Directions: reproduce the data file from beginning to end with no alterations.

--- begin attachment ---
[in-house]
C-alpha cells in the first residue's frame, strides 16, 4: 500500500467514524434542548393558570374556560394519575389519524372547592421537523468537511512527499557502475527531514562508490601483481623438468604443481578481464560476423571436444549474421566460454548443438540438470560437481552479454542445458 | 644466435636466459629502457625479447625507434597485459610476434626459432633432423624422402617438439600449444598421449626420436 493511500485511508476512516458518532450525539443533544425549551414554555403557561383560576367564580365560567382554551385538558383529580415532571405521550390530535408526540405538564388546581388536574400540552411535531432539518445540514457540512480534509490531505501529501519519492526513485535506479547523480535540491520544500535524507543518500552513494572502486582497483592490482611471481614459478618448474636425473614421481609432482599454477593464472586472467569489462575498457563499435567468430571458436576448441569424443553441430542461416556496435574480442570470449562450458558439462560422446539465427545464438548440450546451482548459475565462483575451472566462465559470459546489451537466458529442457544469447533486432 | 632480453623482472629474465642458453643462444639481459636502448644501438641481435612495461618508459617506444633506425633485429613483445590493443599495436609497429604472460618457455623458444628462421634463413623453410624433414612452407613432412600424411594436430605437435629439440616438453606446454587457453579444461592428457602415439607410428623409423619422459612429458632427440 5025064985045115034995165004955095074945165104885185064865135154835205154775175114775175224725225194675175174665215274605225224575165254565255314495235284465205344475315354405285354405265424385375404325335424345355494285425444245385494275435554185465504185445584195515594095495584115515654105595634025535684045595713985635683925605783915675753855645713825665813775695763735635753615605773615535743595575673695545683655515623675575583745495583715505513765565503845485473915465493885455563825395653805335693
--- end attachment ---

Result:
[in-house]
C-alpha cells in the first residue's frame, strides 16, 4: 500500500467514524434542548393558570374556560394519575389519524372547592421537523468537511512527499557502475527531514562508490601483481623438468604443481578481464560476423571436444549474421566460454548443438540438470560437481552479454542445458 | 644466435636466459629502457625479447625507434597485459610476434626459432633432423624422402617438439600449444598421449626420436 493511500485511508476512516458518532450525539443533544425549551414554555403557561383560576367564580365560567382554551385538558383529580415532571405521550390530535408526540405538564388546581388536574400540552411535531432539518445540514457540512480534509490531505501529501519519492526513485535506479547523480535540491520544500535524507543518500552513494572502486582497483592490482611471481614459478618448474636425473614421481609432482599454477593464472586472467569489462575498457563499435567468430571458436576448441569424443553441430542461416556496435574480442570470449562450458558439462560422446539465427545464438548440450546451482548459475565462483575451472566462465559470459546489451537466458529442457544469447533486432 | 632480453623482472629474465642458453643462444639481459636502448644501438641481435612495461618508459617506444633506425633485429613483445590493443599495436609497429604472460618457455623458444628462421634463413623453410624433414612452407613432412600424411594436430605437435629439440616438453606446454587457453579444461592428457602415439607410428623409423619422459612429458632427440 5025064985045115034995165004955095074945165104885185064865135154835205154775175114775175224725225194675175174665215274605225224575165254565255314495235284465205344475315354405285354405265424385375404325335424345355494285425444245385494275435554185465504185445584195515594095495584115515654105595634025535684045595713985635683925605783915675753855645713825665813775695763735635753615605773615535743595575673695545683655515623675575583745495583715505513765565503845485473915465493885455563825395653805335693